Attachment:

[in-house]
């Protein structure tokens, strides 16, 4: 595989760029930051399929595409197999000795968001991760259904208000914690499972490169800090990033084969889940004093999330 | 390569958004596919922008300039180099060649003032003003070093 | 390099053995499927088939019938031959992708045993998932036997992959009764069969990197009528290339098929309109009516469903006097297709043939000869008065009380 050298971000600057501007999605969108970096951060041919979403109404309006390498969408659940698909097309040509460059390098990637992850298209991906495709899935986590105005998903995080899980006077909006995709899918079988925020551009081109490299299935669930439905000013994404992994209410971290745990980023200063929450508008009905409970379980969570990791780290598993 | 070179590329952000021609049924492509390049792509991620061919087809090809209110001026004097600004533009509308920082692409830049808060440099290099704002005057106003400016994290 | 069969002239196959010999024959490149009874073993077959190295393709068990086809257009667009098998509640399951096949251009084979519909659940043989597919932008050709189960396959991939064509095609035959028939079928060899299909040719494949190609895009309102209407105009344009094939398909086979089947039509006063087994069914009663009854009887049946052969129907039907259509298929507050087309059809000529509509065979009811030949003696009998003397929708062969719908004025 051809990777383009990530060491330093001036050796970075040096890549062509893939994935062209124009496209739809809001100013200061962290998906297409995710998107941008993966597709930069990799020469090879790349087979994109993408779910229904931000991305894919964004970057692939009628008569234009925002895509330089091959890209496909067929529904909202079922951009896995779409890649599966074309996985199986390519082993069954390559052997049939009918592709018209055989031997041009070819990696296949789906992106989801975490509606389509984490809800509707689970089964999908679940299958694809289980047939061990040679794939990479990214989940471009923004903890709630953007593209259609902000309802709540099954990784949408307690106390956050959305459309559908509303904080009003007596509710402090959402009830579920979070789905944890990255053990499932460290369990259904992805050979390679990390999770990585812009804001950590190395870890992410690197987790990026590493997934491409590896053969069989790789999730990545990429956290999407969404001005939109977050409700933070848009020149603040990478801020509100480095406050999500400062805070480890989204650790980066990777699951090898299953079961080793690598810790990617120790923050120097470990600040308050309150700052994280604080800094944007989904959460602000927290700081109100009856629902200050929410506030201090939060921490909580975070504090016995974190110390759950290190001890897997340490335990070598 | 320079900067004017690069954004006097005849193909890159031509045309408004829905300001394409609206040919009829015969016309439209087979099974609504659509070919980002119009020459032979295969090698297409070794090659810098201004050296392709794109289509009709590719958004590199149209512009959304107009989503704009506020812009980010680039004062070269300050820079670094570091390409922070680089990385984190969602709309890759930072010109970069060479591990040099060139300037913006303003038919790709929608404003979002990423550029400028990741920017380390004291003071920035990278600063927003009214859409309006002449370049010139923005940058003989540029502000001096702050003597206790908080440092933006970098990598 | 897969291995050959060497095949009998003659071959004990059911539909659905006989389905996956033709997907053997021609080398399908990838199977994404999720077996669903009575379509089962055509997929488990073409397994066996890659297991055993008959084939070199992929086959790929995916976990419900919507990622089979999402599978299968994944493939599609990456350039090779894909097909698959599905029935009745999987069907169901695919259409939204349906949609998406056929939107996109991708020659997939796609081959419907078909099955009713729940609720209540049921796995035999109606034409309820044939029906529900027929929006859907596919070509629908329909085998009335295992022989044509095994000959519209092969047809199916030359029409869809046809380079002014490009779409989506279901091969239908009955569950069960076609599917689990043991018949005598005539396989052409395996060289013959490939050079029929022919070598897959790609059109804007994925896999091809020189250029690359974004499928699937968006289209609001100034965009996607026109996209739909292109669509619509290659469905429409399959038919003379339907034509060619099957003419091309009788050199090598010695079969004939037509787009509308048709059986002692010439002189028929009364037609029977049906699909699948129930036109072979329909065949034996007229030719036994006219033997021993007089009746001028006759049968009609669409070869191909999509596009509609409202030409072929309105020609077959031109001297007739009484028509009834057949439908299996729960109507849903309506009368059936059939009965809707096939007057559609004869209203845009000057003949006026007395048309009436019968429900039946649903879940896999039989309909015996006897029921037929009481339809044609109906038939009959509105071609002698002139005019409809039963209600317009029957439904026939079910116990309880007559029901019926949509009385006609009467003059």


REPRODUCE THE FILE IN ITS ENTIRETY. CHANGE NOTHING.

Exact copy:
[in-house]
């Protein structure tokens, strides 16, 4: 595989760029930051399929595409197999000795968001991760259904208000914690499972490169800090990033084969889940004093999330 | 390569958004596919922008300039180099060649003032003003070093 | 390099053995499927088939019938031959992708045993998932036997992959009764069969990197009528290339098929309109009516469903006097297709043939000869008065009380 050298971000600057501007999605969108970096951060041919979403109404309006390498969408659940698909097309040509460059390098990637992850298209991906495709899935986590105005998903995080899980006077909006995709899918079988925020551009081109490299299935669930439905000013994404992994209410971290745990980023200063929450508008009905409970379980969570990791780290598993 | 070179590329952000021609049924492509390049792509991620061919087809090809209110001026004097600004533009509308920082692409830049808060440099290099704002005057106003400016994290 | 069969002239196959010999024959490149009874073993077959190295393709068990086809257009667009098998509640399951096949251009084979519909659940043989597919932008050709189960396959991939064509095609035959028939079928060899299909040719494949190609895009309102209407105009344009094939398909086979089947039509006063087994069914009663009854009887049946052969129907039907259509298929507050087309059809000529509509065979009811030949003696009998003397929708062969719908004025 051809990777383009990530060491330093001036050796970075040096890549062509893939994935062209124009496209739809809001100013200061962290998906297409995710998107941008993966597709930069990799020469090879790349087979994109993408779910229904931000991305894919964004970057692939009628008569234009925002895509330089091959890209496909067929529904909202079922951009896995779409890649599966074309996985199986390519082993069954390559052997049939009918592709018209055989031997041009070819990696296949789906992106989801975490509606389509984490809800509707689970089964999908679940299958694809289980047939061990040679794939990479990214989940471009923004903890709630953007593209259609902000309802709540099954990784949408307690106390956050959305459309559908509303904080009003007596509710402090959402009830579920979070789905944890990255053990499932460290369990259904992805050979390679990390999770990585812009804001950590190395870890992410690197987790990026590493997934491409590896053969069989790789999730990545990429956290999407969404001005939109977050409700933070848009020149603040990478801020509100480095406050999500400062805070480890989204650790980066990777699951090898299953079961080793690598810790990617120790923050120097470990600040308050309150700052994280604080800094944007989904959460602000927290700081109100009856629902200050929410506030201090939060921490909580975070504090016995974190110390759950290190001890897997340490335990070598 | 320079900067004017690069954004006097005849193909890159031509045309408004829905300001394409609206040919009829015969016309439209087979099974609504659509070919980002119009020459032979295969090698297409070794090659810098201004050296392709794109289509009709590719958004590199149209512009959304107009989503704009506020812009980010680039004062070269300050820079670094570091390409922070680089990385984190969602709309890759930072010109970069060479591990040099060139300037913006303003038919790709929608404003979002990423550029400028990741920017380390004291003071920035990278600063927003009214859409309006002449370049010139923005940058003989540029502000001096702050003597206790908080440092933006970098990598 | 897969291995050959060497095949009998003659071959004990059911539909659905006989389905996956033709997907053997021609080398399908990838199977994404999720077996669903009575379509089962055509997929488990073409397994066996890659297991055993008959084939070199992929086959790929995916976990419900919507990622089979999402599978299968994944493939599609990456350039090779894909097909698959599905029935009745999987069907169901695919259409939204349906949609998406056929939107996109991708020659997939796609081959419907078909099955009713729940609720209540049921796995035999109606034409309820044939029906529900027929929006859907596919070509629908329909085998009335295992022989044509095994000959519209092969047809199916030359029409869809046809380079002014490009779409989506279901091969239908009955569950069960076609599917689990043991018949005598005539396989052409395996060289013959490939050079029929022919070598897959790609059109804007994925896999091809020189250029690359974004499928699937968006289209609001100034965009996607026109996209739909292109669509619509290659469905429409399959038919003379339907034509060619099957003419091309009788050199090598010695079969004939037509787009509308048709059986002692010439002189028929009364037609029977049906699909699948129930036109072979329909065949034996007229030719036994006219033997021993007089009746001028006759049968009609669409070869191909999509596009509609409202030409072929309105020609077959031109001297007739009484028509009834057949439908299996729960109507849903309506009368059936059939009965809707096939007057559609004869209203845009000057003949006026007395048309009436019968429900039946649903879940896999039989309909015996006897029921037929009481339809044609109906038939009959509105071609002698002139005019409809039963209600317009029957439904026939079910116990309880007559029901019926949509009385006609009467003059």